LOUISA COUNTY, Va. (WRIC) — Hundreds will gather in Louisa County this weekend for the NAACP African American Heritage Festival.
Greg Jones, President of the Louisa County Chapter of NAACP, said he has one main message to get across.
“At the end of the day, we’re more alike than we are different,” Jones said.
The festival is aimed at unifying the community.
It will have things like vendors, church choirs and historical interpreters.
“We only differ mainly in culture or tradition, and that’s just where we grew up or where we come from,” Jones said.
The festival was put on for the first time last year. Jones said about 1,400 people came out from all over.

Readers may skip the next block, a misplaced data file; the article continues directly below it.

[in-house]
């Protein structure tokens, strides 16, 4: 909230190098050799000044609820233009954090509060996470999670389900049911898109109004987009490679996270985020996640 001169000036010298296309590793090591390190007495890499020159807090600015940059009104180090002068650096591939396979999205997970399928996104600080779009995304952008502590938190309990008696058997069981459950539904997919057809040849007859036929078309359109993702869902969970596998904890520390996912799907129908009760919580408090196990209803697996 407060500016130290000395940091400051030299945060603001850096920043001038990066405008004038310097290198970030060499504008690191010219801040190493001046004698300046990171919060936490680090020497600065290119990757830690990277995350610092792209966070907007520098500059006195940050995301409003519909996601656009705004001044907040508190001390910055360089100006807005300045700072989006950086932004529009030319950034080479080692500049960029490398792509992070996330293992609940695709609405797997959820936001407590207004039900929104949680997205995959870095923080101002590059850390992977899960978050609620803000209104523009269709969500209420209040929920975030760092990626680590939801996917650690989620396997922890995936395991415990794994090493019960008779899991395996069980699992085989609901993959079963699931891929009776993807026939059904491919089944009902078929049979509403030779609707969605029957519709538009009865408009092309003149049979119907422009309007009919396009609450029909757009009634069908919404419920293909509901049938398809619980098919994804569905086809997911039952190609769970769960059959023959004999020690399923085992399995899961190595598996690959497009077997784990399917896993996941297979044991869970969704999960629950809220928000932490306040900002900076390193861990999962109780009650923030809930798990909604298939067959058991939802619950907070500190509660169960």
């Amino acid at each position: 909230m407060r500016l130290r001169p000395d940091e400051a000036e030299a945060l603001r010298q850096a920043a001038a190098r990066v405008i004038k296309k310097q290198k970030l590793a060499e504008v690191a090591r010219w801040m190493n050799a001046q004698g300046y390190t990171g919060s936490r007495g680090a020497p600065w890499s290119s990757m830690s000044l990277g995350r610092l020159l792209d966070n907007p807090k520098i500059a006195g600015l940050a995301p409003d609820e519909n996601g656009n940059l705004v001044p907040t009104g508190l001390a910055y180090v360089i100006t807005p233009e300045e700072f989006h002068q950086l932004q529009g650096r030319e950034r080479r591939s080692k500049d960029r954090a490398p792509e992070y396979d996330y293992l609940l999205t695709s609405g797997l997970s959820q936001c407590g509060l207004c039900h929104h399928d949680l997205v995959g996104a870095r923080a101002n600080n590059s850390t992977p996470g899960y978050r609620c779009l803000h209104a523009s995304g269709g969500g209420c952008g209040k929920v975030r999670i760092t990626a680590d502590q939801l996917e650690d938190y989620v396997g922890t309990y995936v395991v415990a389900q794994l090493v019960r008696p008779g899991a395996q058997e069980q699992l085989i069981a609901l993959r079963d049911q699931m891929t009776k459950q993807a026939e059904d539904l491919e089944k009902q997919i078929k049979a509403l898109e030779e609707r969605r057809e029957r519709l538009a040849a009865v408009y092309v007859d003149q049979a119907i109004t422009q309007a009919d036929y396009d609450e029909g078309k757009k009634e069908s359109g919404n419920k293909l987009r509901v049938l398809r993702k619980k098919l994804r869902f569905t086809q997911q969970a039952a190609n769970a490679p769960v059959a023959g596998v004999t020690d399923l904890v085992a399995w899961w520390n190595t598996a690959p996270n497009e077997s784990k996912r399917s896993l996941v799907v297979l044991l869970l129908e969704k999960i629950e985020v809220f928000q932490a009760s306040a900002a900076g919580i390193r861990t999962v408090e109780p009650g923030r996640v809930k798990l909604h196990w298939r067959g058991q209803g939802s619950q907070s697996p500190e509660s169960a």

“People came from Fredericksburg, Richmond, Petersburg, Charlottesville,” Jones said.
Although the idea for the event came before the August 2017 violence in Charlottesville, Jones said it did give more of a reason to bring the community together.
“The incident that happened a couple of years ago in Charlottesville only showed us why we needed to do this more,” Jones said.
He said all are encouraged to come to the festival.
“We didn’t want to make it look like it was just a black thing. It’s a people’s thing. Last year proved that,” Jones said.
The festival is on Saturday, August 24 from 9:30 a.m. to 4:30 p.m. at Moss-Nuckols Elementary School.
Admission is free and free water bottles will be available.